Top Polish leader to visit White House, hopes to push US to help Ukraine more

WASHINGTON: President Joe Biden is hosting the president and prime minister of Poland for White House talks on Tuesday, with Polish leaders pressing Washington to break their impasse over funding for Ukraine at a critical moment in the war in Europe. Want to put.

Ahead of the visit, President Andrzej Duda called on other members of the NATO alliance to increase their spending on defense to 3% of their GDP as Russia puts its economy on a war footing and advances its plans to conquer Ukraine. Used to be. Poland already spends 4% of its economic output on defense, double the current NATO target of 2%.

“The war in Ukraine has clearly shown that the United States is and must remain the leader in security issues in Europe and the world,” Duda said in an address to Poland on Monday. “However, other NATO countries must also take greater responsibility for the security of the entire alliance and deeply modernize and strengthen their troops.”

In a Washington Post article highlighting his call for greater NATO spending, Duda argued that Russia is turning its economy into “war mode”, spending nearly 30% of its annual budget on arming itself. Is allocating to.

“These figures and other data coming from Russia are worrying,” Duda wrote. “Vladimir Putin’s regime poses the greatest threat to global peace since the end of the Cold War.”

The Biden administration suggested that Duda’s call to increase defense spending targets for NATO countries, at least for the time being, may be overly ambitious.

“I think the first step is to get every country to meet the 2% threshold, and we’ve seen improvements in that,” said State Department spokesman Matthew Miller. “But I think this is a first step before we start talking about additional proposals.”

Biden invited Duda and Polish Prime Minister Donald Tusk to meetings to celebrate the 25th anniversary of Poland joining NATO, a historic step to the West after Poland broke free from Moscow’s sphere of influence after decades of communist rule. raised.

The visit also comes amid a standoff in Washington between Democrat Biden and House Republicans over Ukraine funding. House Republicans have blocked a $118 billion bipartisan package that includes $60 billion in Ukraine funding as well as funds for Israel, Taiwan and U.S. border security.

Duda met US lawmakers on Capitol Hill on Tuesday ahead of their meeting at the White House. Sen. Michael Bennet, D-Colo. Duda gave a clear warning: If the US does not provide military assistance to stop Russia’s advance, Poland will be on the front lines of a conflict that will involve European and American troops.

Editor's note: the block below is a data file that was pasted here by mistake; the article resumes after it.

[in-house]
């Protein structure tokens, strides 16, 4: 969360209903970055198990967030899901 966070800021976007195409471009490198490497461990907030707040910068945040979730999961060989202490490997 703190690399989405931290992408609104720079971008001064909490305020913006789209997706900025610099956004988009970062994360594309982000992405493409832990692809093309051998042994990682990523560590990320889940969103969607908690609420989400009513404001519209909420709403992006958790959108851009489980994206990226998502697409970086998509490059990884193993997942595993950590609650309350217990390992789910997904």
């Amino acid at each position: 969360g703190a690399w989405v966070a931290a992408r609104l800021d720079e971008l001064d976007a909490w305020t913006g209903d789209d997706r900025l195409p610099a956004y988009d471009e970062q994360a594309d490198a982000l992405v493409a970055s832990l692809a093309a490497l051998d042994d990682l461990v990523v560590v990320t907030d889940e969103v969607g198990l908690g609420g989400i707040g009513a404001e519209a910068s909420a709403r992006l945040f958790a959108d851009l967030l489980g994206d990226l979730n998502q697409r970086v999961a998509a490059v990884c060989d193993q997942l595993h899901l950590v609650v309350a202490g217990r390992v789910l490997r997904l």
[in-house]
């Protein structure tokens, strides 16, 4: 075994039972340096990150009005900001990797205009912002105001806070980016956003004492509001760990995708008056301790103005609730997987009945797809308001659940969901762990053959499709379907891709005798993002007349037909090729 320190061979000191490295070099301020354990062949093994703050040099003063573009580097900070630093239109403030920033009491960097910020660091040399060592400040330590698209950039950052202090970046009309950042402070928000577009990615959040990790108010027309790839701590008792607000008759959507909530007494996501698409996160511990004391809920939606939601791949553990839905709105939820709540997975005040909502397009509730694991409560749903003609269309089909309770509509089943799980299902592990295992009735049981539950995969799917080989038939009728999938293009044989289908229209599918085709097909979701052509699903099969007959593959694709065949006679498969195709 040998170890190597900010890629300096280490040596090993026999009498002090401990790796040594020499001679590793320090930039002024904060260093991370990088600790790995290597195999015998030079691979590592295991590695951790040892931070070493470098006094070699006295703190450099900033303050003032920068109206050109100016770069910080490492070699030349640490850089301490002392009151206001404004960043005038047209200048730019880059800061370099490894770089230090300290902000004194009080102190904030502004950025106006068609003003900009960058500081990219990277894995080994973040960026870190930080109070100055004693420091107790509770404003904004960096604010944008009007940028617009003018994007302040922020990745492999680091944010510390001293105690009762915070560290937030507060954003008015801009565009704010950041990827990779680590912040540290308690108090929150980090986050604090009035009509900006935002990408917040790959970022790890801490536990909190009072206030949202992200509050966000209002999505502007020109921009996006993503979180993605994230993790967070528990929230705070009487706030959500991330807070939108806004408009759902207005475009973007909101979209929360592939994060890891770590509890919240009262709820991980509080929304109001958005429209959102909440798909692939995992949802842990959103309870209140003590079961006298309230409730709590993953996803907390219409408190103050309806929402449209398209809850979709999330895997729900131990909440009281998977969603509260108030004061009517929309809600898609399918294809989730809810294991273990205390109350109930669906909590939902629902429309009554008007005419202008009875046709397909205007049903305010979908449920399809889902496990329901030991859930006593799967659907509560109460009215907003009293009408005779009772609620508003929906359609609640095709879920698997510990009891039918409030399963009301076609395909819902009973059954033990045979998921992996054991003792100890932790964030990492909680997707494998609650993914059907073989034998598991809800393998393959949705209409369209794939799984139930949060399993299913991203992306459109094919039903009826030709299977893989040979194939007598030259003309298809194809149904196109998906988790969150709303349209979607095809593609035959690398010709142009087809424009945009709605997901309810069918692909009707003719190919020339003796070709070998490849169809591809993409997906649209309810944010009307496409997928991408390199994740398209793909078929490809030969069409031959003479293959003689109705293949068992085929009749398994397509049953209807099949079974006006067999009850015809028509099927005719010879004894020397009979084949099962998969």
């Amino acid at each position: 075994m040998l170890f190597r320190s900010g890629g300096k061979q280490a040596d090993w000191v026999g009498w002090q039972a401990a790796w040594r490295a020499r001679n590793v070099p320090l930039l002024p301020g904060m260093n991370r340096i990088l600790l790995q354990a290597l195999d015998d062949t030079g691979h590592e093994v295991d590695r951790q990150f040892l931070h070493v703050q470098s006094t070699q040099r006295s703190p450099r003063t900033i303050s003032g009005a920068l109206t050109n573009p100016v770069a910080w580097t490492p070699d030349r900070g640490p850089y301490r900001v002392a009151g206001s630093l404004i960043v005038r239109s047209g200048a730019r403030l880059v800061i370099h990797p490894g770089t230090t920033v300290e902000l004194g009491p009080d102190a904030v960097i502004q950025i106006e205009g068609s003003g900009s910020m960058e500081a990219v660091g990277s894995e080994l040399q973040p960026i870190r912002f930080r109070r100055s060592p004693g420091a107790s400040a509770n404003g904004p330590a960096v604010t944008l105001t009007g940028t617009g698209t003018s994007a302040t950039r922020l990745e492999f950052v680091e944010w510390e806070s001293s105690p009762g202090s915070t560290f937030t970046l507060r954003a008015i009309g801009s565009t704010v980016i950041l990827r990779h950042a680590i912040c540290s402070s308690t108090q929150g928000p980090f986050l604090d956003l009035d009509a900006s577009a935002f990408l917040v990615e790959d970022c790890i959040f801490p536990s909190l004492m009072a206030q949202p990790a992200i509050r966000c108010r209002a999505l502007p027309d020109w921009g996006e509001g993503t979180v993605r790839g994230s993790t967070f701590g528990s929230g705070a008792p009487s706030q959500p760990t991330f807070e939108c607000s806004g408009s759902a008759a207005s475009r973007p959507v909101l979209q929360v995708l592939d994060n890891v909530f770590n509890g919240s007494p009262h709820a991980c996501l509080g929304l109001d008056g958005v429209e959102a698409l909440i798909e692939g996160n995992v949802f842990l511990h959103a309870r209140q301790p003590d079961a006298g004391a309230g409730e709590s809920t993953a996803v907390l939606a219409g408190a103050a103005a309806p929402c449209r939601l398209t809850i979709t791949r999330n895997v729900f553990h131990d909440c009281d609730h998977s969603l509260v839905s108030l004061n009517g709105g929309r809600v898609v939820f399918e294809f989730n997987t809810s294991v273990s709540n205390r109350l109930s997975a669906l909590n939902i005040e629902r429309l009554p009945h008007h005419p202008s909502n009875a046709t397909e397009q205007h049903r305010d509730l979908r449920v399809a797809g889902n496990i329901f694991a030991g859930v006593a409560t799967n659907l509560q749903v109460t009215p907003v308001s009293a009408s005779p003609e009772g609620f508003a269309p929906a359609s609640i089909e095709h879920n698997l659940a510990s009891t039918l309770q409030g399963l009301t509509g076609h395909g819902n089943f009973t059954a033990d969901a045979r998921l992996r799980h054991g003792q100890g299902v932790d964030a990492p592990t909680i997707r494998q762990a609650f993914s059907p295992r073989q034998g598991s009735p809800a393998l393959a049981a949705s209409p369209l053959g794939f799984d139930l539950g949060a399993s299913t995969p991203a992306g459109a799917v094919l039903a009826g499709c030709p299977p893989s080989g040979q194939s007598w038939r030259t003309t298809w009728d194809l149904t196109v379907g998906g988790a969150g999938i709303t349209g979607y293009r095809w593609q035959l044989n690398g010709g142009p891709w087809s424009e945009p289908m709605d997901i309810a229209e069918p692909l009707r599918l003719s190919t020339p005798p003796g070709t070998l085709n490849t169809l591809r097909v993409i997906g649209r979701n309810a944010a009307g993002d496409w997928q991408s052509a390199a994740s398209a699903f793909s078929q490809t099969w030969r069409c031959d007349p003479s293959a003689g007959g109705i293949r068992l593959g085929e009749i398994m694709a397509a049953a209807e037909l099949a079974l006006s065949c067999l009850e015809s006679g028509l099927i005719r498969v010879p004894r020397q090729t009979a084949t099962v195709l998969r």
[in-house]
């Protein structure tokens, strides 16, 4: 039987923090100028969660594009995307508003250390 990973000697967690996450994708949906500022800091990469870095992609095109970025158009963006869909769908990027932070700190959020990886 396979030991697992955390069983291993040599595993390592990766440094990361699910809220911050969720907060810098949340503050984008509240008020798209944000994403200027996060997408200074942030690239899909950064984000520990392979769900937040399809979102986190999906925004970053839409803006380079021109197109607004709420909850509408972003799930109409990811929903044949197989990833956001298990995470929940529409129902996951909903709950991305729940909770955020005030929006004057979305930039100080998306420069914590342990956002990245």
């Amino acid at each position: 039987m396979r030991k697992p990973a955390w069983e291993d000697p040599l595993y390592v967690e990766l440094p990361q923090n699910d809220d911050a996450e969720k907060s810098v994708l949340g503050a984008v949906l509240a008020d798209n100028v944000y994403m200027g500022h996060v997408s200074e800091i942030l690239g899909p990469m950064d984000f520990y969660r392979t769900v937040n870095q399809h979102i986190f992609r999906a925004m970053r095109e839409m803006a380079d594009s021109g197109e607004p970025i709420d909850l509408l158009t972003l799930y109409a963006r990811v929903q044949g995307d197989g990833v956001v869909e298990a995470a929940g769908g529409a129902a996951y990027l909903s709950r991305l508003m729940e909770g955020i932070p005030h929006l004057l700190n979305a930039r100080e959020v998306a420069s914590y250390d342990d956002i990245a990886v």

Speaking to reporters before boarding his plane in Warsaw, Duda said that while the talks in Washington would celebrate an anniversary, they would first focus on European security and “about Russian imperialist policy, which is back.”

The visit gives Biden another chance to show how his approach to NATO, the 32-member transatlantic military alliance, differs with that of presumptive 2024 Republican presidential nominee Donald Trump.

Trump has said that when he was president, he warned NATO allies that he would encourage Russia to do “whatever they want” with “delinquent” countries in meeting the alliance’s defense spending targets. . White House press secretary Karine Jean-Pierre said the Polish leaders’ visit is an opportunity to reflect on the countries’ shared commitment to the NATO alliance that keeps us all safe.

Fears are growing across Europe over the fate of Ukraine as its ammunition reserves dwindle and Russia gains the battlefield lead in Ukraine, reversing its weak military performance at the start of the war that began in February 2022. Have achieved.

Duda and Tusk, who are also scheduled to meet with U.S. lawmakers in Washington, are expected to add their voices to House Speaker Mike Johnson, R-La.,’s call to advance the Senate-passed aid package. German Chancellor Olaf Scholz and Italian Premier Giorgia Meloni have also visited Washington in recent weeks to highlight the impact on Europe of the country’s impasse over Ukraine funding.

“The situation on the frontlines is really serious,” said Michael Baranowski, managing director of Warsaw-based GMF East, the German Marshall Fund think tank. “We’re not talking about something that can be fixed by June or July but needs to be fixed in March or April.”

During his State of the Union address last week, Biden said, “If anyone in this room thinks Putin will stop in Ukraine, I assure you: He will not.”

According to Polish media, this is the first time in a quarter century that a Polish president and prime minister are in Washington at the same time and that both leaders have been welcomed at the White House at the same time. The gesture is widely seen as an acknowledgment of the seriousness of this historical moment, with Ukraine’s strength waning while Russian strength is growing.


Associated Press writer Stephen Groves contributed reporting.

Disclaimer: This post has been automatically published from an agency feed without any modifications to the text and has not been reviewed by an editor

(This story has not been edited by News18 staff and is published from a syndicated news agency feed – The Associated Press)